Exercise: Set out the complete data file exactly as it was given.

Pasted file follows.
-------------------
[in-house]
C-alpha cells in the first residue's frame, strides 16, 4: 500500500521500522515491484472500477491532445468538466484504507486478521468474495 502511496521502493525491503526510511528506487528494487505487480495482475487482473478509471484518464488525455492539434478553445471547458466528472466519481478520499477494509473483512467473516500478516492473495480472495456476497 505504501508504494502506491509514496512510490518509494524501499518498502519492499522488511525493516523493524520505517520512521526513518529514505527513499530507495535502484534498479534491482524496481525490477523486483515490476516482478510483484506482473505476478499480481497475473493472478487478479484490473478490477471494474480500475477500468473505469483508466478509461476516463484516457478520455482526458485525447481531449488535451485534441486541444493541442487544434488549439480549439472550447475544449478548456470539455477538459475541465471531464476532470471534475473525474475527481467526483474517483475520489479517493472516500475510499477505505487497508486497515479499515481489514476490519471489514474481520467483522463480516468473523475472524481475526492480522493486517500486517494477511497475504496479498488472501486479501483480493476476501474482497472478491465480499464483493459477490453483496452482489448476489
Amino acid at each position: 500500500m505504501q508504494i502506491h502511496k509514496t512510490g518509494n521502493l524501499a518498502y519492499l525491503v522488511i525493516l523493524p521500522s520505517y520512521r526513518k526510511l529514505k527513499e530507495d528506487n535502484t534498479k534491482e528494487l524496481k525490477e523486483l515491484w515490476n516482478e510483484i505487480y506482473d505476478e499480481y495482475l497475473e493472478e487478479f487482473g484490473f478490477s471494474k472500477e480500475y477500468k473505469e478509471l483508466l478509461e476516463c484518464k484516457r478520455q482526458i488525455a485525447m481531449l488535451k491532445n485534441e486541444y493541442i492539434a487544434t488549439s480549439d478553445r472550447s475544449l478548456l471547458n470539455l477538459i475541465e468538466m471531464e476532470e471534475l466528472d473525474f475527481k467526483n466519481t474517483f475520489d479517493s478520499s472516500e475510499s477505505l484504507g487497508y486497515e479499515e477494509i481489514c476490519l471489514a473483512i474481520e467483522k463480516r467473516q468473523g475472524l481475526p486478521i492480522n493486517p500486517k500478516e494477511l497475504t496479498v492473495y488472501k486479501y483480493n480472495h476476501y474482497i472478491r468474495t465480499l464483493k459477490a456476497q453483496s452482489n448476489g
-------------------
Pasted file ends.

[in-house]
C-alpha cells in the first residue's frame, strides 16, 4: 500500500521500522515491484472500477491532445468538466484504507486478521468474495 502511496521502493525491503526510511528506487528494487505487480495482475487482473478509471484518464488525455492539434478553445471547458466528472466519481478520499477494509473483512467473516500478516492473495480472495456476497 505504501508504494502506491509514496512510490518509494524501499518498502519492499522488511525493516523493524520505517520512521526513518529514505527513499530507495535502484534498479534491482524496481525490477523486483515490476516482478510483484506482473505476478499480481497475473493472478487478479484490473478490477471494474480500475477500468473505469483508466478509461476516463484516457478520455482526458485525447481531449488535451485534441486541444493541442487544434488549439480549439472550447475544449478548456470539455477538459475541465471531464476532470471534475473525474475527481467526483474517483475520489479517493472516500475510499477505505487497508486497515479499515481489514476490519471489514474481520467483522463480516468473523475472524481475526492480522493486517500486517494477511497475504496479498488472501486479501483480493476476501474482497472478491465480499464483493459477490453483496452482489448476489
Amino acid at each position: 500500500m505504501q508504494i502506491h502511496k509514496t512510490g518509494n521502493l524501499a518498502y519492499l525491503v522488511i525493516l523493524p521500522s520505517y520512521r526513518k526510511l529514505k527513499e530507495d528506487n535502484t534498479k534491482e528494487l524496481k525490477e523486483l515491484w515490476n516482478e510483484i505487480y506482473d505476478e499480481y495482475l497475473e493472478e487478479f487482473g484490473f478490477s471494474k472500477e480500475y477500468k473505469e478509471l483508466l478509461e476516463c484518464k484516457r478520455q482526458i488525455a485525447m481531449l488535451k491532445n485534441e486541444y493541442i492539434a487544434t488549439s480549439d478553445r472550447s475544449l478548456l471547458n470539455l477538459i475541465e468538466m471531464e476532470e471534475l466528472d473525474f475527481k467526483n466519481t474517483f475520489d479517493s478520499s472516500e475510499s477505505l484504507g487497508y486497515e479499515e477494509i481489514c476490519l471489514a473483512i474481520e467483522k463480516r467473516q468473523g475472524l481475526p486478521i492480522n493486517p500486517k500478516e494477511l497475504t496479498v492473495y488472501k486479501y483480493n480472495h476476501y474482497i472478491r468474495t465480499l464483493k459477490a456476497q453483496s452482489n448476489g